I hope I was able to shed some light on your water treatment equipment.

Andy
 
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Old 02-24-06, 04:45 PM
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I may have to correct my earlier posting in that the media used the Ionics IQ water conditioner may not be restricted. I will need to do a little morte research to find the facts here. My apologies if any error here.
Andy
 
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Old 02-25-06, 02:08 PM
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My uderstanding is the "Hygene" type of KDF is registered per EPA regulations because silver is a toxic metal. If the water is chlorinated above 1.0 ppm, then you may want to consider pretreatment to protect the resin. Trace amounts of chlorine in the incoming water and regular regeneration/backwashing will prevent bacteria. Depending on how much of that type of KDF media was in the original bed, it may have become mixed into the resin media due to its heavy density.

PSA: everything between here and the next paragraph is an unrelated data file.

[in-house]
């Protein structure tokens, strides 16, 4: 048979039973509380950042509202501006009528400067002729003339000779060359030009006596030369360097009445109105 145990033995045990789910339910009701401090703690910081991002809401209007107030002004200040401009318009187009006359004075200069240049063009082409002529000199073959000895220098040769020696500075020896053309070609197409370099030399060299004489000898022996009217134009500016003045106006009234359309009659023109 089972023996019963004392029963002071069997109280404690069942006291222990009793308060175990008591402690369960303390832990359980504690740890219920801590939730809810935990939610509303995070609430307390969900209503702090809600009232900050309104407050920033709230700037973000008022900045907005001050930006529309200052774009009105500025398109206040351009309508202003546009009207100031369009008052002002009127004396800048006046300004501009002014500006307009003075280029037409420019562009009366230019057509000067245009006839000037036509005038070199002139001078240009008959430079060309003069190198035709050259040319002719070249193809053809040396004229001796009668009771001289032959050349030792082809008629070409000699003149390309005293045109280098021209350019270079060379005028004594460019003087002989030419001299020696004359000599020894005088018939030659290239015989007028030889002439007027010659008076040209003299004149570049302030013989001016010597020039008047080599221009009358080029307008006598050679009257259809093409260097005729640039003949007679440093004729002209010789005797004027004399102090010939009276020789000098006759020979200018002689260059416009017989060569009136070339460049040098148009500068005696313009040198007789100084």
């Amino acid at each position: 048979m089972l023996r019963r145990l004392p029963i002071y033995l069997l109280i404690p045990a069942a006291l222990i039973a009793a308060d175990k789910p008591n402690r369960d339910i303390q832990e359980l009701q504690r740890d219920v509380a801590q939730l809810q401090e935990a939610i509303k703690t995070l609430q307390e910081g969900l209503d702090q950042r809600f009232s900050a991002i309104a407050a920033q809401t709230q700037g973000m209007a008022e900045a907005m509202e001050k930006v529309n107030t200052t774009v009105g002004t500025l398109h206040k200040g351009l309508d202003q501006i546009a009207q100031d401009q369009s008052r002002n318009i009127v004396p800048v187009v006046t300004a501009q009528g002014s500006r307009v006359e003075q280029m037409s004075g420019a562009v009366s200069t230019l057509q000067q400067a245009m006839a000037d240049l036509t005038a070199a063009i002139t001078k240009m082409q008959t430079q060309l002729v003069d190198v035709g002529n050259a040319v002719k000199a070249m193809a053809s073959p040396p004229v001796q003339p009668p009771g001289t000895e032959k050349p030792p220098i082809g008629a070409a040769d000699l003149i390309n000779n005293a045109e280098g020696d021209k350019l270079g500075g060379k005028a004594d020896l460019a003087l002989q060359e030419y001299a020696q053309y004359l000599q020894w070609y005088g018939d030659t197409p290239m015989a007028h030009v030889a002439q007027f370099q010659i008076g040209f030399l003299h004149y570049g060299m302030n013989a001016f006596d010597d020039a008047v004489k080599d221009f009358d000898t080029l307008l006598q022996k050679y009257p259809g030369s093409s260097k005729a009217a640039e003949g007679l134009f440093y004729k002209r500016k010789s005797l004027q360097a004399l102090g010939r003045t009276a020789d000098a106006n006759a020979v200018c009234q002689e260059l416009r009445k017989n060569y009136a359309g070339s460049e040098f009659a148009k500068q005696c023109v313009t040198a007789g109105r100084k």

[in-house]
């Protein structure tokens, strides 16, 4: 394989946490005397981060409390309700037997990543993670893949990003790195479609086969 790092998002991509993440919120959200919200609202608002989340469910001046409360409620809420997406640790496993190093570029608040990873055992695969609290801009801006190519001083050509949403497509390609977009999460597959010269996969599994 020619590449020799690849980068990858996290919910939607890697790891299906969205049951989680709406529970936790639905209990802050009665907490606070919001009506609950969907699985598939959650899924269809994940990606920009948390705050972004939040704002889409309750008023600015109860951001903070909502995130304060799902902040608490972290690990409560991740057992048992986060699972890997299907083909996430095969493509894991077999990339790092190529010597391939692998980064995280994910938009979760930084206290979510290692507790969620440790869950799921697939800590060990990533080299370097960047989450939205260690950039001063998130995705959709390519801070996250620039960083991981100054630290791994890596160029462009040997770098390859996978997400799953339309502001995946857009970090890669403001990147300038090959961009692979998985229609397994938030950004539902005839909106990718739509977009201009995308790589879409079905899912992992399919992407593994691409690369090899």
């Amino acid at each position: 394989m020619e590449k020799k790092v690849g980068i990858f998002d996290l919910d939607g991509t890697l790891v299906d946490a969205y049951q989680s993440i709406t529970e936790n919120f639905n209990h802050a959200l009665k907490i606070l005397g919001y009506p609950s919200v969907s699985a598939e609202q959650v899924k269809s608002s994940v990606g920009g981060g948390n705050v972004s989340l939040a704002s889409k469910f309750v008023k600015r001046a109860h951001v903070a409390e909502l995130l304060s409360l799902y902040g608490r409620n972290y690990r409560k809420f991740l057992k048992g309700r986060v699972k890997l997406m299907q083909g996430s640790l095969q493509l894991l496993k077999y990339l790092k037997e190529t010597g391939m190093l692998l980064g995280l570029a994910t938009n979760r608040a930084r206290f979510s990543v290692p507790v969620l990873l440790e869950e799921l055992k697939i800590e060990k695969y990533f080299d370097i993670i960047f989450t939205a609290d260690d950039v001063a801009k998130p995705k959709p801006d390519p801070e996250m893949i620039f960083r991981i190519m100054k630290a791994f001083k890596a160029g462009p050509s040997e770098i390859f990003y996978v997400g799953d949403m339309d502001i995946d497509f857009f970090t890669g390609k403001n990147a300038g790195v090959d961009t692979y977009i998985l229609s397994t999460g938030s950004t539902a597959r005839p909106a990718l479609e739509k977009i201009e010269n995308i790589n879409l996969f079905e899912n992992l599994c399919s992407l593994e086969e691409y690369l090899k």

If you want to make life easy for you, just replace the resin media with an Ionac C-249 or comprable resin and call it a day.
 
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Old 02-25-06, 03:22 PM
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kd8dh

I have never heard of a "hygiene" type of KDF or any KDF that contains silver. I wonder from where this information originated. KDF is made solely as a blend of copper and zinc finely or coarsely granulated into a blend with two specific ratios 85% and 55% of copper. It is patented.

Silver is considered a toxic material when used for pesticides and water treatment. As I mentioned before the Ionics equipment does not use KDF unless somewhere that can be found to be true.